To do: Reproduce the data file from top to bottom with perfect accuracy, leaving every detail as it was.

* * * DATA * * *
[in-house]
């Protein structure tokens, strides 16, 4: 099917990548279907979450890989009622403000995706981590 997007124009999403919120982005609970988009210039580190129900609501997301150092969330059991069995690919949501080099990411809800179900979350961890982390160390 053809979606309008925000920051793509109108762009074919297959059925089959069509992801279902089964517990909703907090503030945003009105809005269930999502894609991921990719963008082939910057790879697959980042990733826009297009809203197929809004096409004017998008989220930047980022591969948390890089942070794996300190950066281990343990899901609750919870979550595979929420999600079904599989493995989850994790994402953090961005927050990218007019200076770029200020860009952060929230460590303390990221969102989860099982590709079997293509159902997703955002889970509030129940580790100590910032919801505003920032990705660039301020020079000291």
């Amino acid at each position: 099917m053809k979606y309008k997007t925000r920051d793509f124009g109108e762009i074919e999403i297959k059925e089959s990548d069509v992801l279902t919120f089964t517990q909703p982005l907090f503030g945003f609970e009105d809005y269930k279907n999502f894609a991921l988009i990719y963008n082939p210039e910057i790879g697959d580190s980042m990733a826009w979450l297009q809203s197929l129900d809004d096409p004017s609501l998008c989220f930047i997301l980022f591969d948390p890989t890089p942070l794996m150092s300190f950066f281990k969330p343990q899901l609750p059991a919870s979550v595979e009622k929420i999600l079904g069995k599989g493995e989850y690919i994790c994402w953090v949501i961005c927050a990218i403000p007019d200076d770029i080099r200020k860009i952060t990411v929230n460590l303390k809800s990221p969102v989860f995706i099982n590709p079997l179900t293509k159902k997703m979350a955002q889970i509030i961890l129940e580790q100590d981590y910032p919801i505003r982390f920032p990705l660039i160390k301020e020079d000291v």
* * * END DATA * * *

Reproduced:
[in-house]
């Protein structure tokens, strides 16, 4: 099917990548279907979450890989009622403000995706981590 997007124009999403919120982005609970988009210039580190129900609501997301150092969330059991069995690919949501080099990411809800179900979350961890982390160390 053809979606309008925000920051793509109108762009074919297959059925089959069509992801279902089964517990909703907090503030945003009105809005269930999502894609991921990719963008082939910057790879697959980042990733826009297009809203197929809004096409004017998008989220930047980022591969948390890089942070794996300190950066281990343990899901609750919870979550595979929420999600079904599989493995989850994790994402953090961005927050990218007019200076770029200020860009952060929230460590303390990221969102989860099982590709079997293509159902997703955002889970509030129940580790100590910032919801505003920032990705660039301020020079000291």
């Amino acid at each position: 099917m053809k979606y309008k997007t925000r920051d793509f124009g109108e762009i074919e999403i297959k059925e089959s990548d069509v992801l279902t919120f089964t517990q909703p982005l907090f503030g945003f609970e009105d809005y269930k279907n999502f894609a991921l988009i990719y963008n082939p210039e910057i790879g697959d580190s980042m990733a826009w979450l297009q809203s197929l129900d809004d096409p004017s609501l998008c989220f930047i997301l980022f591969d948390p890989t890089p942070l794996m150092s300190f950066f281990k969330p343990q899901l609750p059991a919870s979550v595979e009622k929420i999600l079904g069995k599989g493995e989850y690919i994790c994402w953090v949501i961005c927050a990218i403000p007019d200076d770029i080099r200020k860009i952060t990411v929230n460590l303390k809800s990221p969102v989860f995706i099982n590709p079997l179900t293509k159902k997703m979350a955002q889970i509030i961890l129940e580790q100590d981590y910032p919801i505003r982390f920032p990705l660039i160390k301020e020079d000291v």